} is cleared out of the room while sound engineers all over the place
} start running in circles and pretending to react fast and efficient.
}
} "nine hundred... "
}
} She catches the Oracle's eye.
}
} "Er... nine cents."
}
} "NOW this is interesting!" starts Bob, but the author, determined to
} cut the crap, goes on to the moment when the price is revealed.
}
} "One thousand two hundred and sixty-two dollars!"
}
} Epilogue :
}
} The Oracle wins, being the closest to the original price. Greg and
} June by now have more or less lost their interest in the game, being
} sure to lose anyway. The small piece of paper the Oracle slipped
} them before playing was very clear on the subject of immortality,
} how some just seem to have it while others don't, and how zotting is
} anyway not mentioned in the penal code so there you are.
}
} The moral of this story is that the Oracle does not answer questions
} so much as give sufficient answers. There's a difference. A lot of
} ancient greeks were bothered by this, and in this modern era it still
} remains a fact.
}
} The question raised by the moral, of course, is Why does the Oracle
} not purely and simply answer, instead of tormenting human minds like
} He does...
}
} That's just for fun.
}
} You owe the Oracle an electronic garden weasel. Of course.


877-09    (clRm6 dist, 2.9 mean)
Selected-By: Mike Nolan <nolan@celery.tssi.com>

The Internet Oracle has pondered your question deeply. Your question was:

> Oh Oracle, who I understand has been receiving very few grovels lately,
> it said that in every boy's life there must fall a summer of '73.  On
> the assumption that You could be male if You wanted to be, what
> happened during your summer of '73?

And in response, thus spake the Oracle:

} Let's see...the summer of '73...
}
} In June I was over in England, helping this jolly old chap named Smith
} write some economic treatise or something (the details are fuzzy)...I
} told him his title was too long, and no one would ever remember it all,
} but he still insisted on calling it "An Inquiry into the Nature and
} Causes of the Wealth of Nations".  I also told him to scrap the pin
} factory stories, but he refused.
}
} In July it seems to me I was in France for a little while...nothing was
} going on, so I built bathtubs for a time.  I think I was working with
} some babe named Charlotte Corday, or something like that.  Met a few
} hotheads along the way and played a little tennis...they had some nice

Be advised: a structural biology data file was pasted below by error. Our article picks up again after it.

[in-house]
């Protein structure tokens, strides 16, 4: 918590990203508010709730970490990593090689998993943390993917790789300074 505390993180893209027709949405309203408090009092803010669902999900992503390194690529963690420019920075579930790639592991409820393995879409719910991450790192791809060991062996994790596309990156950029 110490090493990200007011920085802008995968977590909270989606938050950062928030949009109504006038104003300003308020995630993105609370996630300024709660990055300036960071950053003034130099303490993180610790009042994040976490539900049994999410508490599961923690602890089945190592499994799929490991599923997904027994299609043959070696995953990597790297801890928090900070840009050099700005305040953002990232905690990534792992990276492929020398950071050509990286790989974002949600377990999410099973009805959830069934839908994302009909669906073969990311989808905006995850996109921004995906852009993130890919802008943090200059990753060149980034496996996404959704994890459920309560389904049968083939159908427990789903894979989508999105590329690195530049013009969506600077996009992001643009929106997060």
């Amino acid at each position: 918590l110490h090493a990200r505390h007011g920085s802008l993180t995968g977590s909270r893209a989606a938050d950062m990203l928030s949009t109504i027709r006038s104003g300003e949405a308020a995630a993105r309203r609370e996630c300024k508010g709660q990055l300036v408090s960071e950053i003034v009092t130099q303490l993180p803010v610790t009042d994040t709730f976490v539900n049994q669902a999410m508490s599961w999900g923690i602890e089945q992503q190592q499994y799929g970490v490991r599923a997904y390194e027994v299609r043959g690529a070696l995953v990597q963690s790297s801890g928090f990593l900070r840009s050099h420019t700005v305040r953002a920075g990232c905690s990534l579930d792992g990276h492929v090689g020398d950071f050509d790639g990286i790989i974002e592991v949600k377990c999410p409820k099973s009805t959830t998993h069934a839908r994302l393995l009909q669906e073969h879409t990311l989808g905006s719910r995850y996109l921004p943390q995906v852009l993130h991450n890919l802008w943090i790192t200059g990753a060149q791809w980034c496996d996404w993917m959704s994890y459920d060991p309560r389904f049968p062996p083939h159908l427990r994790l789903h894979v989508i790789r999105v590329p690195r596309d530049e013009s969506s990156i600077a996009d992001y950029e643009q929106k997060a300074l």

} courts over in France at the time...  Took a chap by the name of
} Robespierre under my wing...Nice guy, but he was always preoccupied
} with revolutionary fractions...I had to straighten him out...
}
} In August I went back over to England to practice my ventriloquism.  I
} got so good that I even had the King convinced that a tree in his royal
} garden was talking.  While I was there, I thought I'd convince him to
} make nice with the colonies...My ventriloquism wasn't as good as I
} thought, for he mistook Toleration Acts for Intolerable Acts...I also
} dashed off a letter to Tom Paine, in which I suggested he change the
} name of his forthcoming pamphlet "An Inquiry into the Nature and Causes
} of the Impending American Insurrection"...I can't remember if he
} changed the title or not, but I remember he did follow my suggestion
} for the first line: "These are the times that try men's souls."...
}
} By September I was ...oh, you meant 1973??? Nothing much interesting
} happened to me then...I turned a little profit up in some small town in
} New York...people took to calling me Captain Jack, but that's another
} story...
}
} You owe the Oracle Timothy Leary's brain, packaged in formaldehyde and
} suitable for implant into the next ungroveling twit of a supplicant
} that dares ask a question.


877-10    (bkzmq dist, 3.3 mean)
Selected-By: Mark Lawrence <lawrence.4@osu.edu>

The Internet Oracle has pondered your question deeply. Your question was:

> Happy New Year Orrie!
>
> You're just fantastically amazing and really cool.  I
> wonder if you could tell me when the new millenium will
> begin.  Is it the year 2000 or 2001, or should I just stay
> drunk the entire time between.  Thanks.

And in response, thus spake the Oracle:

} The new Millennium starts at 9, right after Sliders.  But go ahead, and
} get drunk anyway.
} You owe the Oracle a cold beer and Fox's spring preview schedule.